Hillary Sadler, MSN, RNC-OB, CLC, has gained valuable experience at the bedside as a labor and delivery nurse. Now, she shares that knowledge with expecting, new, and seasoned parents.
By Hillary Sadler, MSN, RNC-OB, CLC
1. The stories people hear can affect people’s perception of the birth process
Make sure you limit the birth stories you allow people to tell you. Their story isn’t going to be your story. I find it really important to remind parents of that. They’d often come into the birth process with fears and expectations based on others experiences, and that isn’t helpful. Usually the birth stories I hear patients tell me from friends and family are: (A) Really scary, making parents anxious and stealing joy from the process or (B) About women who only pushed for five minutes and had no tears. These extreme ends of the birthing experience create an unrealistic expectation or set a “bar” women think they have to meet.
2. Fear can steal your joy
Women are strong. Really strong. I’ve seen some amazing deliveries. And these deliveries are the ones where the mom has been able to block that fear and anxiety about childbirth and be in the moment. There are so many “what if’s” that you can think about related to birth, but I’ve found that helping women be present in the moment during labor and birth helps to keep the joy—no matter the type of birth story. And if complications come up, being in the moment enables you to be more prepared to make informed decisions and process the information.
3. Being an effective patient advocate means making informed decisions
For example, if a woman made the decision to have an artificial rupture of membranes to hopefully speed up your labor then, 36 hours later, is still pregnant and now has a uterine infection, the doctor may recommend a C-section. She made the informed decision to have an artificial rupture of membranes. She knew the risks before making the decision. She was involved in the decision-making process. So the outcome, even with the complication, is easier to accept.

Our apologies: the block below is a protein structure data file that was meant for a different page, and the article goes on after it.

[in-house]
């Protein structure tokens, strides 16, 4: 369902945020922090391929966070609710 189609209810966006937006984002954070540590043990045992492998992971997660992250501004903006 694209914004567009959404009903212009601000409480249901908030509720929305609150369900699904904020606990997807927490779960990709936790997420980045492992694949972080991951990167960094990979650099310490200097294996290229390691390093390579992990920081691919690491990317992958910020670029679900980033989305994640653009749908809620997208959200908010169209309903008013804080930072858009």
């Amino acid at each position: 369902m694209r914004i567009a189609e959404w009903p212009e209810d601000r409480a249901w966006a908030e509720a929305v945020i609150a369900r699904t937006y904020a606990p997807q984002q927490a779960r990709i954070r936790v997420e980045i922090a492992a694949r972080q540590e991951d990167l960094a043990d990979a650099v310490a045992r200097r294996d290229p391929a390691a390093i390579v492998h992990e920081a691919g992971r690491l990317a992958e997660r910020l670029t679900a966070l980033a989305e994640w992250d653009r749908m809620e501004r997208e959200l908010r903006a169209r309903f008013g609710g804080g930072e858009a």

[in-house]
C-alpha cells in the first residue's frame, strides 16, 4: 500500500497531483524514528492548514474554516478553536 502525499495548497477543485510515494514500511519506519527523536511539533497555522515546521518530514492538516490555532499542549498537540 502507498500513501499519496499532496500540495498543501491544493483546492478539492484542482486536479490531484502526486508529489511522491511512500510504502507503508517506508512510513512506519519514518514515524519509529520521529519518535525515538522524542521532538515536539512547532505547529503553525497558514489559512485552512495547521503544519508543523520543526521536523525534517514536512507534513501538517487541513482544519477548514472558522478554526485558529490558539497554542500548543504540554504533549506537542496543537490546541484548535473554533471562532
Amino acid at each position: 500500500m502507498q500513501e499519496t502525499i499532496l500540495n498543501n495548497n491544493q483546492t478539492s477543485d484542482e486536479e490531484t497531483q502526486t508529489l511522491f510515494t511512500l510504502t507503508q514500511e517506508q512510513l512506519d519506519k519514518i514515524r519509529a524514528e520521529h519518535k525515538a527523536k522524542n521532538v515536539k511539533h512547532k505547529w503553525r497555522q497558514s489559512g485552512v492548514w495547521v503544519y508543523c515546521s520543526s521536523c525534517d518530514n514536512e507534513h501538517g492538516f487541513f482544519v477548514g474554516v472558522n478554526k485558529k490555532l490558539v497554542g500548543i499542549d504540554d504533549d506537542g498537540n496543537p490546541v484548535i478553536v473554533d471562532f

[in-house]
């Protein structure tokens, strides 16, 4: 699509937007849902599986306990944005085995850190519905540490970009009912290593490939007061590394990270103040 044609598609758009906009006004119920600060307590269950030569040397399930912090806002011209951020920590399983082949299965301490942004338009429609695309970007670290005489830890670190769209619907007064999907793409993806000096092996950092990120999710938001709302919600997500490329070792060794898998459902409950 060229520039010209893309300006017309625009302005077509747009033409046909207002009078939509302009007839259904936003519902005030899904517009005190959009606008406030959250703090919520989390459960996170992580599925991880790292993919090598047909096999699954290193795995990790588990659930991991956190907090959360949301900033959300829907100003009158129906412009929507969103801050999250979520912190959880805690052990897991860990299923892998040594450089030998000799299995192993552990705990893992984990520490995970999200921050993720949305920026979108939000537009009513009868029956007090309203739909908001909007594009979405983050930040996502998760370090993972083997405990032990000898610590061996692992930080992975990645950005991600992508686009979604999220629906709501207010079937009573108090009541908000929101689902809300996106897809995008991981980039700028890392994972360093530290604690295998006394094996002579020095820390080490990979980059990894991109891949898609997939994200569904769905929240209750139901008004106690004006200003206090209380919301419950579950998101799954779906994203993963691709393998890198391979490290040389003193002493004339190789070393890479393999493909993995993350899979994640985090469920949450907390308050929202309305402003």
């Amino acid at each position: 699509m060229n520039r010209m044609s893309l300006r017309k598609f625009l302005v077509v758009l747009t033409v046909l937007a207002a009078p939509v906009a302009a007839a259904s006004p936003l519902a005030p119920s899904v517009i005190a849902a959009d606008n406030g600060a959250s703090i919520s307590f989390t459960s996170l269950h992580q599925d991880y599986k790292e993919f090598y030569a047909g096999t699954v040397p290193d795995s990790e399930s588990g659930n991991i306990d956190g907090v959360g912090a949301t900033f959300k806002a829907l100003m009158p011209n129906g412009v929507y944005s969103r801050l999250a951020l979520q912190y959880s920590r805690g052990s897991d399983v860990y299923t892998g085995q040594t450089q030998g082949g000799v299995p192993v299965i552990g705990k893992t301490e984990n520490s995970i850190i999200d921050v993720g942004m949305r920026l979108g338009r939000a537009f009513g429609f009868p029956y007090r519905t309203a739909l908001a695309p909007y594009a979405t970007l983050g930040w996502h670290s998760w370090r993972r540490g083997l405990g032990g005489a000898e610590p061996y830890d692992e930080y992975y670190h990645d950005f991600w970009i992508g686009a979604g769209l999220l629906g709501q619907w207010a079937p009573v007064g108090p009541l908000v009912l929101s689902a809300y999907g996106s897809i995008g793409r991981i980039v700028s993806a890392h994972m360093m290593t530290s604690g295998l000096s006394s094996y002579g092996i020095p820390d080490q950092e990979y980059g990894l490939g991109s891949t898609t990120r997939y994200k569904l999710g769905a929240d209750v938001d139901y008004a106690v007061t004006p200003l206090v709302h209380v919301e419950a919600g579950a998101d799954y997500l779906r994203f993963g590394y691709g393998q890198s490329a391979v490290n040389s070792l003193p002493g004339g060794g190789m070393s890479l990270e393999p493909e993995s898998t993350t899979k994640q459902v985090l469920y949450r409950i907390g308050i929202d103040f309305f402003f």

On the other hand, when women feel like a procedure was forced upon them, they lose agency and confidence.
As a Labor and Delivery nurse, I am the patient advocate for these mothers, and that includes helping support informed decisions about care. And it’s my duty as a nurse to be assertive and advocate for the best possible health outcomes.
4. How you ask a question matters
For example, you may hear a healthcare provider say, “You’re planning to breastfeed, right?”I notice this a lot with other nurses. We don’t mean to insinuate that breastfeeding is a more desired form of feeding your infant or that it makes you a better mom. But this phrasing might make you feel guilty or annoyed. Good intent does not always mean good impact. A better way to ask would be, “How are you planning to feed your baby?” This is a more supportive way to ask the same question. And I can support you in your decision and educate you if you have questions about the options. It’s a better way to build rapport with patients.
5. Mama is not your only patient (and I’m not just talking about the baby)
I have an entire instagram live over @babysettler on this topic. It’s another big one for me. Early on, I learned that it’s not just about Mama. We can’t forget about the partners. The baby is their baby too. Of course, mom is the one who is carrying their baby. But when we are educating parents, it’s important to make eye contact with both parents. Include both of them in the decision-making process. Ask them both if they have any questions. So if you’re a healthcare provider caring for mamas and babies, I really encourage you to remember BOTH parents when you're sharing information or asking them to make decisions.
6. It’s okay to cry with patients and not know what to say
I’ve learned it's okay to cry with parents and families. And it helps validate their feelings. And I don’t need to look for some empty gesture or words to share with them. I can just be there. Be present. Listen. Hear them. And I can cry with them. Because it shows humanity. And it shows I care.
7. Priorities matter
Being a labor nurse has taught me how to prioritize. Some things aren’t as important as others. This goes for the labor unit, motherhood, and in life. Being able to prioritize effectively and live in the moment is truly a gift.